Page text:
In general, the effects that I did add to the list are those which fall into one of the categories:
- Merge: the formation is extended to a bigger formation.
- Split: the formation is split into multiple smaller formations (with few or zero left-over flies).
- Deflection: the formation converts to another formation of the same size, or the same formation has shifted in horizontal or vertical direction.
- Stagnation: the formation stops moving while ending up in a funny pattern.

The choice what to add to the list and what not is of course a bit subjective, I admit, but on the other hand, without being selective the list would also become 3 times as long as it already is.
That said, the list of effects, grouped together with the accompanying screenshots, is as follows. (Note that I use abbreviations FFv and BFv for a firefly- or butterfly-vortex.)


001: FnF + FF: FnF shifted 1 down
002: FnF + FF: FnF shifted 1 down (other way)
003: FnF + BFv: Lifted B-vortex (+1 FF spinning)
004: BnB + BFv: Crawling-B4 (cave: Cursed Bricks, Shredder)
005: BnB + BF: BnB shifted 1 right
006: BnB + BF: BnB shifted 1 right (other way)
007: BnB + FFv: Lifted F-vortex (+1 BF spinning)
008: Fright-3 + FF: Crawling-F4 (cave: Firefly Circus)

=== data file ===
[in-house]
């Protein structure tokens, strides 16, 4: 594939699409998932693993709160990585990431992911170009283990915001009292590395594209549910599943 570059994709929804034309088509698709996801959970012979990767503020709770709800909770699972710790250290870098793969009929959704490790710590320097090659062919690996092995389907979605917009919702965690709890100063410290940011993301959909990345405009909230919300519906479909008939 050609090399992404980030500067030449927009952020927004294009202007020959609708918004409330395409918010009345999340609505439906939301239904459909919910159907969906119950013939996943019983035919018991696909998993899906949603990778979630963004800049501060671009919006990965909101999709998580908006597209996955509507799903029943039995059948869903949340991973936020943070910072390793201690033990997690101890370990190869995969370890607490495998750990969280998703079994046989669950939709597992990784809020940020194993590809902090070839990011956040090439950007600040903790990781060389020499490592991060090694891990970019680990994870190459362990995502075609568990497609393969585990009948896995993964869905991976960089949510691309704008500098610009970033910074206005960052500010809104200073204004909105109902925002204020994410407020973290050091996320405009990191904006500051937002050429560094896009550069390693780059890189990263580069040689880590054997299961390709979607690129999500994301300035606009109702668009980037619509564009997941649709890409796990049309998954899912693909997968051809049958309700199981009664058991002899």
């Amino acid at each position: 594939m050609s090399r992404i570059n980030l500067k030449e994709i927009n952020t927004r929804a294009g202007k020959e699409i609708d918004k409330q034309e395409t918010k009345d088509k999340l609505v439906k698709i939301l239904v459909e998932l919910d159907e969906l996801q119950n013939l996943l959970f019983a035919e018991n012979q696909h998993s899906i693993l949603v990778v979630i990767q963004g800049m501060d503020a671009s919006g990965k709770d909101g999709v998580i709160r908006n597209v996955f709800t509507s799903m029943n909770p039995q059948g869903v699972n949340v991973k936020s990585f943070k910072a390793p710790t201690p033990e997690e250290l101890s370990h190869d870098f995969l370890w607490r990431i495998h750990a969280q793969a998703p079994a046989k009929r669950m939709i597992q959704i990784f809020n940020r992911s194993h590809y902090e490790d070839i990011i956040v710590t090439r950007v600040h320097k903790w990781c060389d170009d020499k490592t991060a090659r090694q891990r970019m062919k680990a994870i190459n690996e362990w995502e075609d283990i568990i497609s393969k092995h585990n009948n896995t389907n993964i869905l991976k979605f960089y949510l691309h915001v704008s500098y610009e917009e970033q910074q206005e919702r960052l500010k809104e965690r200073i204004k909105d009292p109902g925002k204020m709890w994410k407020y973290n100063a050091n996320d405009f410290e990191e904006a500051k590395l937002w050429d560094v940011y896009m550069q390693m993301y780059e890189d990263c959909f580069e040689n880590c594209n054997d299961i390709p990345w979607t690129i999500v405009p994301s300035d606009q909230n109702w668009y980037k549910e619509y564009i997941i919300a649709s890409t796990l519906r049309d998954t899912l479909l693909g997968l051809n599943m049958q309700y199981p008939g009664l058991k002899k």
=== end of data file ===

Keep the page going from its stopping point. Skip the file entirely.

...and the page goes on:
009: Fright-3 + FF: Crawling-F4 (other way)
010: Fright-3 + FF: Fright-4 (cave: Firefly Circus)
011: Fright-3 + FFv: Continues with other vortex
012: Fright-3 + FFv: Fright-3 shifted 1 down
013: Fright-3 + FFv: Fright-3 shifted 1 down (other way)


014: Fright-3 + BF: Free-riders formation (cave: Free Riding Butterflies)
015: Fright-3 + BF: Lifted F-vortex (+1 FF spinning)
016: Fright-3 + BF: Continues, but BF moved to left
017: Fright-3 + BFv: Free-riders formation (cave: Free Riding Butterflies)
018: Fright-3 + BFv: Lifted B-vortex (+FFv)
019: Fright-3 + BFv: BFv moved to left
020: Fright-4 + FF: Crawling-F4 (+1 FF spinning)
021: Fright-4 + FF: Crawling-F4 (+1 FF spinning) (other way)
022: Fright-4 + FF: Sinking-F5 (cave: Firefly Circus)
023: Fright-4 + FF: Fright-4 shifted 1 down
024: Fright-4 + FFv: Fright-4 shifted 3 down
025: Fright-4 + FFv: Continues with other vortex
026: Fright-4 + FFv: Fright-4 shifted 1 down


027: Fright-4 + BF: Free-riders formation (cave: Free Riding Butterflies)